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ARS Home » Research » Publications at this Location » Publication #190128


item Spatz, Stephen
item Silva, Robert

Submitted to: Virus Genes
Publication Type: Peer Reviewed Journal
Publication Acceptance Date: 7/13/2006
Publication Date: 8/7/2007
Citation: Spatz, S.J., Silva, R.F. 2007. Polymorphisms in the long repeat regions of oncogenic and attenuated pathotypes of Marek's disease virus 1. Virus Genes. 35(1):41-53.

Interpretive Summary: Marek’s disease is a highly contagious disease of chicken caused by a herpesvirus known as Marek’s disease virus or MDV. Birds infected with this virus develop leukemia of T-lymphocytes, tumor of lymphoid tissues, paralysis and die shortly after infection. Since the late 1960s this disease is prevented through mass vaccination of poultry and represents the first instance in which a vaccine can prevent cancer. Because of this rigorous vaccine program and high capacity chicken rearing, the MD virus found in the field has been evolving and every decade or so newer vaccines have to be introduced to keep the disease in check. Three difference vaccines have been introduced over the last 35 years and most recently the field virus as evolved to greater disease capability or virulence. It is feared that current vaccine programs will fail to protect poultry against these newer “superbugs.” To understand the reason why the current vaccines are becoming less efficacious we began a research project to determine the genetic differences between the vaccine (non disease producing) and disease-causing or virulent field strains. To this end, 12 strains of varying disease capability or virulence were characterized in a specific bred of chickens. The genetic material (DNA) was isolated from these 12 strains and a region termed long repeat (LR), highly suspected in encoding determinants important to virulence was prepared in order to determine the DNA sequence. A detailed analysis of the LR DNA sequence from these 12 strains indicated genetic changes that differed between vaccine strains and strains that produce clinical signs and death in infected chickens. This analysis has indicated three determinants or genes are important in the disease process, two of which have been implement in causing tumors in infected birds. This information will be instrumental in genetic engineering new vaccines that will protect chickens against these ever evolving virulent field viruses.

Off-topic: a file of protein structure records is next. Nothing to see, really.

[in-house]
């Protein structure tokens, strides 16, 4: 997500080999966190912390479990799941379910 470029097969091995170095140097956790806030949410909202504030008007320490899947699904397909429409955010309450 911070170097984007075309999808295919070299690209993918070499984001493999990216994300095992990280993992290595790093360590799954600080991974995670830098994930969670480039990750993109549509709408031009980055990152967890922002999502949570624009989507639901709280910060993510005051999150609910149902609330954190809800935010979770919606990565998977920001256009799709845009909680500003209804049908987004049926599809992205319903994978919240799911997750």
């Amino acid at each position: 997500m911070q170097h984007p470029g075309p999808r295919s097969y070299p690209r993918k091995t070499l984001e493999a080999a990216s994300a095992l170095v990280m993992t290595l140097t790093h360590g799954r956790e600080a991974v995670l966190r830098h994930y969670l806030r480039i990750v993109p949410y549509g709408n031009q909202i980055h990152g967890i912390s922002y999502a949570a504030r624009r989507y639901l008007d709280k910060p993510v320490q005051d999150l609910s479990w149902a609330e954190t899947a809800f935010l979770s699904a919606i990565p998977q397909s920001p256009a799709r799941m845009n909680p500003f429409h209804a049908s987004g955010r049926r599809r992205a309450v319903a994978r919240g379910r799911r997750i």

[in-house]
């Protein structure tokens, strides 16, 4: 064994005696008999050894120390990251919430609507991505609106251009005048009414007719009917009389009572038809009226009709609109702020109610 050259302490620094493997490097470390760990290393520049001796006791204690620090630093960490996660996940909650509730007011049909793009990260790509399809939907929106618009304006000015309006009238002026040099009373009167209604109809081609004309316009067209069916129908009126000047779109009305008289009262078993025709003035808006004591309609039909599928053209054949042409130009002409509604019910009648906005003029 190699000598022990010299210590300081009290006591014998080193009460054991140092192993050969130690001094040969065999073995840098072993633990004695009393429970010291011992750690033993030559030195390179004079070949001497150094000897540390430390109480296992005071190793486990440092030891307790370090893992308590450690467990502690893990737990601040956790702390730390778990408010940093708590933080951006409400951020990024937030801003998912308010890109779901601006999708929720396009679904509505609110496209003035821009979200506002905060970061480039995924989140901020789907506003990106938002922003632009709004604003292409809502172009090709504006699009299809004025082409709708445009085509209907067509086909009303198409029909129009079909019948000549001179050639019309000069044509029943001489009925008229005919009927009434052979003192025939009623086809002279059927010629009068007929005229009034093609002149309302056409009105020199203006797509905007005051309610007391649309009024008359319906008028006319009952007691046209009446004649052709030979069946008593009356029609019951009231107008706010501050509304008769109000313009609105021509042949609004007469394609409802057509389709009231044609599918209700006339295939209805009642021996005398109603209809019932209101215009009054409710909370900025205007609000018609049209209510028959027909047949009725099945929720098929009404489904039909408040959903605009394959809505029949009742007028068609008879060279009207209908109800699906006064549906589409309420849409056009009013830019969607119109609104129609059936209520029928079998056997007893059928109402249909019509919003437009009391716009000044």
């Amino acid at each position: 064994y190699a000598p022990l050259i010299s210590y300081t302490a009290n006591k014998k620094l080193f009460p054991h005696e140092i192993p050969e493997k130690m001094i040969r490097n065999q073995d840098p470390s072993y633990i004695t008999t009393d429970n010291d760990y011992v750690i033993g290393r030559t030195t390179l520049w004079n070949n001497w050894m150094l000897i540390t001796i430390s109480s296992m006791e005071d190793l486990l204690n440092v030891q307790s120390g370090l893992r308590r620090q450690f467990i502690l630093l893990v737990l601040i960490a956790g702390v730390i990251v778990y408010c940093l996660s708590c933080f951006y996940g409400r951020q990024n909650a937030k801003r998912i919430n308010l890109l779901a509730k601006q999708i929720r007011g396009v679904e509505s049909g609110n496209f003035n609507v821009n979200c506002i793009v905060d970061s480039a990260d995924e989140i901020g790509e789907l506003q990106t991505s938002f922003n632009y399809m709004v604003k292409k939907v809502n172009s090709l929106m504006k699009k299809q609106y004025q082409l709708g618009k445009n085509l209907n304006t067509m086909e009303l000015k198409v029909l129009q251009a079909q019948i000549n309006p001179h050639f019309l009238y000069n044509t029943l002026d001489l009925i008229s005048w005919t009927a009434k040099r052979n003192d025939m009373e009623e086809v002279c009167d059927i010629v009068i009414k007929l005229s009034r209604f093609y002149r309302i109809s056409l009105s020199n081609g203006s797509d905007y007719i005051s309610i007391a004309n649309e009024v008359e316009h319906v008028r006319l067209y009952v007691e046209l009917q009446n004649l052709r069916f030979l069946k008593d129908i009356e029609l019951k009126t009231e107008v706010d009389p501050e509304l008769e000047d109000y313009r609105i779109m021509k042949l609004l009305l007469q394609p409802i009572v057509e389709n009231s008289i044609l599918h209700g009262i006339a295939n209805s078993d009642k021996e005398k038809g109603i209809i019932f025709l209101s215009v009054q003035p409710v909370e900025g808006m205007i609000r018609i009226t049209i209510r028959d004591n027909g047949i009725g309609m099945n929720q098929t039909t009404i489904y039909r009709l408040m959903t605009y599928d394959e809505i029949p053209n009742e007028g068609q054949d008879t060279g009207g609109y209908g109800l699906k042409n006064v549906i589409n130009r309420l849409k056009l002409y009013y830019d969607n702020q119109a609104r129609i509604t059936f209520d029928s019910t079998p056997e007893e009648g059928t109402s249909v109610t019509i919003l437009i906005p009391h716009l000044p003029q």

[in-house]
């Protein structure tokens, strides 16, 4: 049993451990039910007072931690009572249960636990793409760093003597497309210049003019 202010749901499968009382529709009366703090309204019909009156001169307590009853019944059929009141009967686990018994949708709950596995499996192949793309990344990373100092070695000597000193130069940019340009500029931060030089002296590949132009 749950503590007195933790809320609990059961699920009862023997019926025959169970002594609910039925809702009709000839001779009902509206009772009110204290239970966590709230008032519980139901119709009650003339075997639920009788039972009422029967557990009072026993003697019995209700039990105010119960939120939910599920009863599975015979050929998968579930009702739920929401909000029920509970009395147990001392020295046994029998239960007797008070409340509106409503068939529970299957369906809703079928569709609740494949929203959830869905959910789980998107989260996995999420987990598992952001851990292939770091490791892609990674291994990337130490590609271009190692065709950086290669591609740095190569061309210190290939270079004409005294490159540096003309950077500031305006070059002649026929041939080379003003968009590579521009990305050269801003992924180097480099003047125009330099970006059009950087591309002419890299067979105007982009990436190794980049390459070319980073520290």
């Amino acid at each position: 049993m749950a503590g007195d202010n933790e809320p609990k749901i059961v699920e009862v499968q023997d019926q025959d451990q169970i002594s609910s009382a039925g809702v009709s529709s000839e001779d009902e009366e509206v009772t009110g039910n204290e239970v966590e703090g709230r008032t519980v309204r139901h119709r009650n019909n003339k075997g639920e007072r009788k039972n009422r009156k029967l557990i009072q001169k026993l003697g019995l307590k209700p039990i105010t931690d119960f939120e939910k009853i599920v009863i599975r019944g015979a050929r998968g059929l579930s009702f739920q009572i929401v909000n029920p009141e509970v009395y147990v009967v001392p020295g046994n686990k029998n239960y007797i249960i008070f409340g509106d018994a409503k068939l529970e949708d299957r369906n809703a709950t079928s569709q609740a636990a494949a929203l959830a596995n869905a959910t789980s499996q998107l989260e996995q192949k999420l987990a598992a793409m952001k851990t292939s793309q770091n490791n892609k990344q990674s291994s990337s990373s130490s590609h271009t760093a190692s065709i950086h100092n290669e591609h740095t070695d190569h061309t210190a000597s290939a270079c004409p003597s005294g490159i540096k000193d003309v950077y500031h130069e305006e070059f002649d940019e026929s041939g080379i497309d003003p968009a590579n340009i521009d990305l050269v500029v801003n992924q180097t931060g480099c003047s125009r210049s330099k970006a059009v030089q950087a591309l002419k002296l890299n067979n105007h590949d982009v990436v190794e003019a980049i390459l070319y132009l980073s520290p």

Technical Abstract: The nucleotide sequence of the long repeat (LR) regions in the genomes of 12 strains of Marek’s disease virus type 1 (MDV-1) was determined and represent the largest collection of sequencing data from a contiguous region in the serotype 1 genomes. The collection of strains used in this study has been well characterized with respect to their virulence and contains members of each pathotype (4 attenuated, 1 mildly virulent, 2 virulent, 3 very virulent and 3 very virulent plus). It has previously been reported that two loci (meq and RLORF4) in the A level.LR region are likely to encode virulence factors based on comparative genomic studies involving vaccine and virulent strains. Additional studies using knockout mutants have provided stronger evidence that indeed RLORF4 and meq or the overlapping genes 23 kD and RLORF6 are involved in virulence. In this report we provide evidence that additional open reading frames (ORFs) in the LR region differ significantly between the extremes of the pathotypes (attenuated vs nonattenuated). A deletion of 39 base pairs has been identified in RLORF12 from three attenuated strains: CVI988 (Intervet), p27; CVI988 BP-5, p48 and RM-1, p40. A deletion of 40 bps was also identified in RLORF4 of the vaccine strain R2/23, passage 107. Insertion-deletion polymorphisms in the meq loci have also been identified in all of the attenuated pathotypes examined. The locus encoding meq, 23kD and RLORF6 from strains CVI988 (Intervet), CVI988-BP5, CU-2 and RM-1 all contain a 177 bp insertion. Surprisingly attenuated strain R2/23 did not contain this insertion in the meq locus but instead truncated proteins are predicted for the three overlapping proteins due to a frame shift mutation. Single nucleotide polymorphisms that generally partition between attenuated and nonattenuated pathotypes have been identified in the ORFs encoding RLORF12, RLORF8, meq, 23kD, RLORF6, RLORF4, RLORF3 and ICP0 and three previously unidentified short ORFs: MHLS, MLHG and MPSG .The use of these single nucleotide, insertion and deletion polymorphisms may enable researchers the ability to predict virulence shifts at the DNA level.